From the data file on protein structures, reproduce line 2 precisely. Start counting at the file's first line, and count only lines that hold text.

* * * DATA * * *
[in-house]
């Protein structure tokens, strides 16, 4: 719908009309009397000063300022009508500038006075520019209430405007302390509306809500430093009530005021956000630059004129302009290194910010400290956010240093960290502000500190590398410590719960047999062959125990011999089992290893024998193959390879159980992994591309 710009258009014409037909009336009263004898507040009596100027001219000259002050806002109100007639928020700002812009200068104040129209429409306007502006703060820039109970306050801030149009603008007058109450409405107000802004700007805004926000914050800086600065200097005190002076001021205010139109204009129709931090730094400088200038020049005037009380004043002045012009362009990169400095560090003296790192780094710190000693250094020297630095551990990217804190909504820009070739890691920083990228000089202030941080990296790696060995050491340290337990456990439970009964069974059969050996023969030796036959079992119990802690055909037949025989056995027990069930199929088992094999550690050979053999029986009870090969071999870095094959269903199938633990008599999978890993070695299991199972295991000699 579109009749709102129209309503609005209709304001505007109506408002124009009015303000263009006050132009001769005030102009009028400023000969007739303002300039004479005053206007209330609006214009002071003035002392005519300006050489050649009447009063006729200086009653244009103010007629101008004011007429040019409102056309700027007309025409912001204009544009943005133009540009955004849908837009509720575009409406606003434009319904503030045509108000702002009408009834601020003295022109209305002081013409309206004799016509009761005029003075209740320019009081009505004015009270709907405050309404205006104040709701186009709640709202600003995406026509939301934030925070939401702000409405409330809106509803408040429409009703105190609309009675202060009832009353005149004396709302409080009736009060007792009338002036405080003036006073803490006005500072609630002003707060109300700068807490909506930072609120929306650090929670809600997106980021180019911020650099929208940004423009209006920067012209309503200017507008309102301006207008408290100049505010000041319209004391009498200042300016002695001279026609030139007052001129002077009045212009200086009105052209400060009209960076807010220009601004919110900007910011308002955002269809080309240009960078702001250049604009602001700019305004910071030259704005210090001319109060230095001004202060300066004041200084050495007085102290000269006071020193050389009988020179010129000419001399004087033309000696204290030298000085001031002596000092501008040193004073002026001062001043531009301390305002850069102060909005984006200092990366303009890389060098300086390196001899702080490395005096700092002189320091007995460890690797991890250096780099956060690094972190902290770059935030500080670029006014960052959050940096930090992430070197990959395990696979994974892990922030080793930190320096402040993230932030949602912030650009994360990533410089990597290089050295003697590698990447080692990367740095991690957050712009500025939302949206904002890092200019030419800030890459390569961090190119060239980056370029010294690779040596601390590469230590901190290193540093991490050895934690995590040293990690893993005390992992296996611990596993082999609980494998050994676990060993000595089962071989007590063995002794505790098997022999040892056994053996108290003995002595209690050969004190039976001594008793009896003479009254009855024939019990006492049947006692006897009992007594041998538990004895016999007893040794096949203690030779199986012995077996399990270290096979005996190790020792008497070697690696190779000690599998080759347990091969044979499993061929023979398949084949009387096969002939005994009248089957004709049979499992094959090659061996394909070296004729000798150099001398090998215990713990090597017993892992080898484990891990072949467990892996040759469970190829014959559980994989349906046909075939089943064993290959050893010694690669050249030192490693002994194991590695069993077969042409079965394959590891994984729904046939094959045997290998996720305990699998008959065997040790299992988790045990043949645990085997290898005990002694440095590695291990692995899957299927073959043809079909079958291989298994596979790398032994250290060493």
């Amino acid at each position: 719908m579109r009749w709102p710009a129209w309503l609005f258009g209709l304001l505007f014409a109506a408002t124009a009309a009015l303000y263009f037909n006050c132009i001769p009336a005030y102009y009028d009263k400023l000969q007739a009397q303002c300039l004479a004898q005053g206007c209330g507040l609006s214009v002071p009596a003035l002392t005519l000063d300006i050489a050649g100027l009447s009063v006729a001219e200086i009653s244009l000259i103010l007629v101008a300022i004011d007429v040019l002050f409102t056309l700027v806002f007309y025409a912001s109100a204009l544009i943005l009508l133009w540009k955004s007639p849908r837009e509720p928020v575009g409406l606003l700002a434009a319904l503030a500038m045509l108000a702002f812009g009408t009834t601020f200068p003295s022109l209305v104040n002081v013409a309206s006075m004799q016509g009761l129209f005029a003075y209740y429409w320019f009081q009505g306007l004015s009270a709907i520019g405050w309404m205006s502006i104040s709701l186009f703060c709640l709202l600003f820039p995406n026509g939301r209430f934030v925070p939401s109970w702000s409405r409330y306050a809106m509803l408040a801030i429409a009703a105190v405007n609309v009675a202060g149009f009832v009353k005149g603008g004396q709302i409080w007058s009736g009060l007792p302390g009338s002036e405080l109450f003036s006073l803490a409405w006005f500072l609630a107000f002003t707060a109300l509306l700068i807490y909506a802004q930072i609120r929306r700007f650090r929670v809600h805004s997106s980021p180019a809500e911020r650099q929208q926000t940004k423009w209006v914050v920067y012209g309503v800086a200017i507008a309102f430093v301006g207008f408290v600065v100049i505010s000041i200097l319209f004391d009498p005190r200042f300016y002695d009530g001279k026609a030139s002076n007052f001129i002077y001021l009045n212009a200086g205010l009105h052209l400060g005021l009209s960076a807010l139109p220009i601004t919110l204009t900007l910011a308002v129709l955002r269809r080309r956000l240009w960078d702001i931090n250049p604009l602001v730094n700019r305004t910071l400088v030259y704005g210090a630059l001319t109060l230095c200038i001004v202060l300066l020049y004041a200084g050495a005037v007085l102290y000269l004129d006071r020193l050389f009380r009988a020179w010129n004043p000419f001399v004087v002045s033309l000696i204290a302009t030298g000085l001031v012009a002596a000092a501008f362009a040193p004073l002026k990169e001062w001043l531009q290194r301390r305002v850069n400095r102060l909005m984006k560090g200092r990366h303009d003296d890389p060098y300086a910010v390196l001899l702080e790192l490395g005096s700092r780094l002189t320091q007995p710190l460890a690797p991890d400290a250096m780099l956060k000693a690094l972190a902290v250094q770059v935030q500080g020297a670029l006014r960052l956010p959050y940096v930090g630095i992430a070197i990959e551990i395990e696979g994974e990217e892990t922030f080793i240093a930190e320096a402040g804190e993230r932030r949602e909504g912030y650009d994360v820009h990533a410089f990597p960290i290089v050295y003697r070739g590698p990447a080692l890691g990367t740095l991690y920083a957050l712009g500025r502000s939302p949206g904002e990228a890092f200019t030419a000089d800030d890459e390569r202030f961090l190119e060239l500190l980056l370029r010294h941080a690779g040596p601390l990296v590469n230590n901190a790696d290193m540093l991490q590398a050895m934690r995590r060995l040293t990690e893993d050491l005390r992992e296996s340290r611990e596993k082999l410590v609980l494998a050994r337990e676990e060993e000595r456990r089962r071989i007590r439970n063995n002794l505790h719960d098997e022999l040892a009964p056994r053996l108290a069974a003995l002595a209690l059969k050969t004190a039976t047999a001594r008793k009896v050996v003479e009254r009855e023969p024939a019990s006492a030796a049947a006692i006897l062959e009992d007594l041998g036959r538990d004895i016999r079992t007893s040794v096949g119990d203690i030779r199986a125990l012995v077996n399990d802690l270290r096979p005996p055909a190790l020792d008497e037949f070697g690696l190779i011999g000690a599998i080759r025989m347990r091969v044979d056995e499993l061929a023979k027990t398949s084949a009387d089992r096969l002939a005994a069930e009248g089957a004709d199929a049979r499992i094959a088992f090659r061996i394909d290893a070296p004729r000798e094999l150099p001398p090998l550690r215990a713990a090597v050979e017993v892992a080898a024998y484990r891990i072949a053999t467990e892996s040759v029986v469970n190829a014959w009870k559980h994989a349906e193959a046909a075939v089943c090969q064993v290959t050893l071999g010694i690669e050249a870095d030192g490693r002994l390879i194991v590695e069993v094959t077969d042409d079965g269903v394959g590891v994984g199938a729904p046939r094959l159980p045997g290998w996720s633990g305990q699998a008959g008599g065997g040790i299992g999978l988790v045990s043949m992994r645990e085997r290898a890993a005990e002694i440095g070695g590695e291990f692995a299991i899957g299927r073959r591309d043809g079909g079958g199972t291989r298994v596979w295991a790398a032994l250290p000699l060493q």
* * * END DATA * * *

């Protein structure tokens, strides 16, 4: 719908009309009397000063300022009508500038006075520019209430405007302390509306809500430093009530005021956000630059004129302009290194910010400290956010240093960290502000500190590398410590719960047999062959125990011999089992290893024998193959390879159980992994591309 710009258009014409037909009336009263004898507040009596100027001219000259002050806002109100007639928020700002812009200068104040129209429409306007502006703060820039109970306050801030149009603008007058109450409405107000802004700007805004926000914050800086600065200097005190002076001021205010139109204009129709931090730094400088200038020049005037009380004043002045012009362009990169400095560090003296790192780094710190000693250094020297630095551990990217804190909504820009070739890691920083990228000089202030941080990296790696060995050491340290337990456990439970009964069974059969050996023969030796036959079992119990802690055909037949025989056995027990069930199929088992094999550690050979053999029986009870090969071999870095094959269903199938633990008599999978890993070695299991199972295991000699 579109009749709102129209309503609005209709304001505007109506408002124009009015303000263009006050132009001769005030102009009028400023000969007739303002300039004479005053206007209330609006214009002071003035002392005519300006050489050649009447009063006729200086009653244009103010007629101008004011007429040019409102056309700027007309025409912001204009544009943005133009540009955004849908837009509720575009409406606003434009319904503030045509108000702002009408009834601020003295022109209305002081013409309206004799016509009761005029003075209740320019009081009505004015009270709907405050309404205006104040709701186009709640709202600003995406026509939301934030925070939401702000409405409330809106509803408040429409009703105190609309009675202060009832009353005149004396709302409080009736009060007792009338002036405080003036006073803490006005500072609630002003707060109300700068807490909506930072609120929306650090929670809600997106980021180019911020650099929208940004423009209006920067012209309503200017507008309102301006207008408290100049505010000041319209004391009498200042300016002695001279026609030139007052001129002077009045212009200086009105052209400060009209960076807010220009601004919110900007910011308002955002269809080309240009960078702001250049604009602001700019305004910071030259704005210090001319109060230095001004202060300066004041200084050495007085102290000269006071020193050389009988020179010129000419001399004087033309000696204290030298000085001031002596000092501008040193004073002026001062001043531009301390305002850069102060909005984006200092990366303009890389060098300086390196001899702080490395005096700092002189320091007995460890690797991890250096780099956060690094972190902290770059935030500080670029006014960052959050940096930090992430070197990959395990696979994974892990922030080793930190320096402040993230932030949602912030650009994360990533410089990597290089050295003697590698990447080692990367740095991690957050712009500025939302949206904002890092200019030419800030890459390569961090190119060239980056370029010294690779040596601390590469230590901190290193540093991490050895934690995590040293990690893993005390992992296996611990596993082999609980494998050994676990060993000595089962071989007590063995002794505790098997022999040892056994053996108290003995002595209690050969004190039976001594008793009896003479009254009855024939019990006492049947006692006897009992007594041998538990004895016999007893040794096949203690030779199986012995077996399990270290096979005996190790020792008497070697690696190779000690599998080759347990091969044979499993061929023979398949084949009387096969002939005994009248089957004709049979499992094959090659061996394909070296004729000798150099001398090998215990713990090597017993892992080898484990891990072949467990892996040759469970190829014959559980994989349906046909075939089943064993290959050893010694690669050249030192490693002994194991590695069993077969042409079965394959590891994984729904046939094959045997290998996720305990699998008959065997040790299992988790045990043949645990085997290898005990002694440095590695291990692995899957299927073959043809079909079958291989298994596979790398032994250290060493």